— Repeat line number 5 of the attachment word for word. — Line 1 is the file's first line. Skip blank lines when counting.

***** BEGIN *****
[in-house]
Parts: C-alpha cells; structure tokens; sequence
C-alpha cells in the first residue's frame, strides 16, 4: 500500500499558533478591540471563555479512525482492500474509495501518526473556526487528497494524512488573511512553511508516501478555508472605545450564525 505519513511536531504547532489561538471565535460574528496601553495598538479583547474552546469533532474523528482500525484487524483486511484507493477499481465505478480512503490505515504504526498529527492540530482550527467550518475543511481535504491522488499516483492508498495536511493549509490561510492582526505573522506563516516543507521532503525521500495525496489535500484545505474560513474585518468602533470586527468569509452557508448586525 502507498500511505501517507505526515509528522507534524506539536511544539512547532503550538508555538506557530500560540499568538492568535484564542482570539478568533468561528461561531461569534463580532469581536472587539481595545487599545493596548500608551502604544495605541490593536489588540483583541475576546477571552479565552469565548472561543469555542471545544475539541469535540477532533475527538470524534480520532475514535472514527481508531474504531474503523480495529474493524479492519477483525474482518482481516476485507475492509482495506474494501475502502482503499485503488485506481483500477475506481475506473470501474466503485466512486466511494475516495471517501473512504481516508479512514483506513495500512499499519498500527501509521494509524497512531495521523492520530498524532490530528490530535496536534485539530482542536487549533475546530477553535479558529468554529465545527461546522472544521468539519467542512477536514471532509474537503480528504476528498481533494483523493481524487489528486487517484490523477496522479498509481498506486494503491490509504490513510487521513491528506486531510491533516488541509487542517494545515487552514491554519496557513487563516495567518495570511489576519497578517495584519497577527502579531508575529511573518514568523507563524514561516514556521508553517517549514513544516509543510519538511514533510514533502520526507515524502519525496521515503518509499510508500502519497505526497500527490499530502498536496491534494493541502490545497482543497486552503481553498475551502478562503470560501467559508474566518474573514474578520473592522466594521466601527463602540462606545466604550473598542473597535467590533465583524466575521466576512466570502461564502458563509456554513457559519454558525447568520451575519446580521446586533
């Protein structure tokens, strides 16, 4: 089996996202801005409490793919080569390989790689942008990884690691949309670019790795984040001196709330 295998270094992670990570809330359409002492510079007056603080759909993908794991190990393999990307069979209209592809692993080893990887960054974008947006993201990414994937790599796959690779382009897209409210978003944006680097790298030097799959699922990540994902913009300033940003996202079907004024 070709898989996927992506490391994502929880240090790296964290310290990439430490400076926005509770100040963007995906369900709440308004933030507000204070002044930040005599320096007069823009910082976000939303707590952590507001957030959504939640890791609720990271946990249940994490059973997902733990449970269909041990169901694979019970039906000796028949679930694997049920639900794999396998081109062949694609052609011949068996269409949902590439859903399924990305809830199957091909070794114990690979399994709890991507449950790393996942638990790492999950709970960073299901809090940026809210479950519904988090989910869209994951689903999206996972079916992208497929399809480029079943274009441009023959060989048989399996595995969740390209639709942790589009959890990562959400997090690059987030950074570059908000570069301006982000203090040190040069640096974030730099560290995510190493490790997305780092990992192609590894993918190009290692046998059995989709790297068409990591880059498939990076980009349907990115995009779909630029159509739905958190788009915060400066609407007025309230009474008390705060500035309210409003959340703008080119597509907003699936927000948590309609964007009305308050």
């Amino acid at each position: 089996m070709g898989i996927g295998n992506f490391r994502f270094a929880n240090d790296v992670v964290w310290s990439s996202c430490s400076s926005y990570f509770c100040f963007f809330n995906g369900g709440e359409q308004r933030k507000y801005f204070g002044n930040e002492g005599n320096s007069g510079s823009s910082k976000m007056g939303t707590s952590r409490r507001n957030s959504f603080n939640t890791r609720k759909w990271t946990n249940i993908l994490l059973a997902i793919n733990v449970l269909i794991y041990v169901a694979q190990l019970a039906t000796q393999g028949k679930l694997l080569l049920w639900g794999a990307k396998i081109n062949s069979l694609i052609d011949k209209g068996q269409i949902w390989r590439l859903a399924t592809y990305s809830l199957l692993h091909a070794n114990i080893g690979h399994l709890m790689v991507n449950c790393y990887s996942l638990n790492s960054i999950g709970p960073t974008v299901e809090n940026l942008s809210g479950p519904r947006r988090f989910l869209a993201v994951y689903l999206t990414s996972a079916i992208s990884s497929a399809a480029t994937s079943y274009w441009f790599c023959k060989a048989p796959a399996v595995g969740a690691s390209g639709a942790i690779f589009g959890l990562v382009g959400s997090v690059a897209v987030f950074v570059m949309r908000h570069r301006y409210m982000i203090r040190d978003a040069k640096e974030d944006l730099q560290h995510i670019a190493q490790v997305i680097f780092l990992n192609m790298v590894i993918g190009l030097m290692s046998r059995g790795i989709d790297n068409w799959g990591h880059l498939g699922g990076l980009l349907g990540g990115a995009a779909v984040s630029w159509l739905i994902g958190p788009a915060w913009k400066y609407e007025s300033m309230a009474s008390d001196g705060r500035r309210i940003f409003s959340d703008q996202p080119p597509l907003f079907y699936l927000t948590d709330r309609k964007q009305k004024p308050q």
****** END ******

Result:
């Amino acid at each position: 089996m070709g898989i996927g295998n992506f490391r994502f270094a929880n240090d790296v992670v964290w310290s990439s996202c430490s400076s926005y990570f509770c100040f963007f809330n995906g369900g709440e359409q308004r933030k507000y801005f204070g002044n930040e002492g005599n320096s007069g510079s823009s910082k976000m007056g939303t707590s952590r409490r507001n957030s959504f603080n939640t890791r609720k759909w990271t946990n249940i993908l994490l059973a997902i793919n733990v449970l269909i794991y041990v169901a694979q190990l019970a039906t000796q393999g028949k679930l694997l080569l049920w639900g794999a990307k396998i081109n062949s069979l694609i052609d011949k209209g068996q269409i949902w390989r590439l859903a399924t592809y990305s809830l199957l692993h091909a070794n114990i080893g690979h399994l709890m790689v991507n449950c790393y990887s996942l638990n790492s960054i999950g709970p960073t974008v299901e809090n940026l942008s809210g479950p519904r947006r988090f989910l869209a993201v994951y689903l999206t990414s996972a079916i992208s990884s497929a399809a480029t994937s079943y274009w441009f790599c023959k060989a048989p796959a399996v595995g969740a690691s390209g639709a942790i690779f589009g959890l990562v382009g959400s997090v690059a897209v987030f950074v570059m949309r908000h570069r301006y409210m982000i203090r040190d978003a040069k640096e974030d944006l730099q560290h995510i670019a190493q490790v997305i680097f780092l990992n192609m790298v590894i993918g190009l030097m290692s046998r059995g790795i989709d790297n068409w799959g990591h880059l498939g699922g990076l980009l349907g990540g990115a995009a779909v984040s630029w159509l739905i994902g958190p788009a915060w913009k400066y609407e007025s300033m309230a009474s008390d001196g705060r500035r309210i940003f409003s959340d703008q996202p080119p597509l907003f079907y699936l927000t948590d709330r309609k964007q009305k004024p308050q």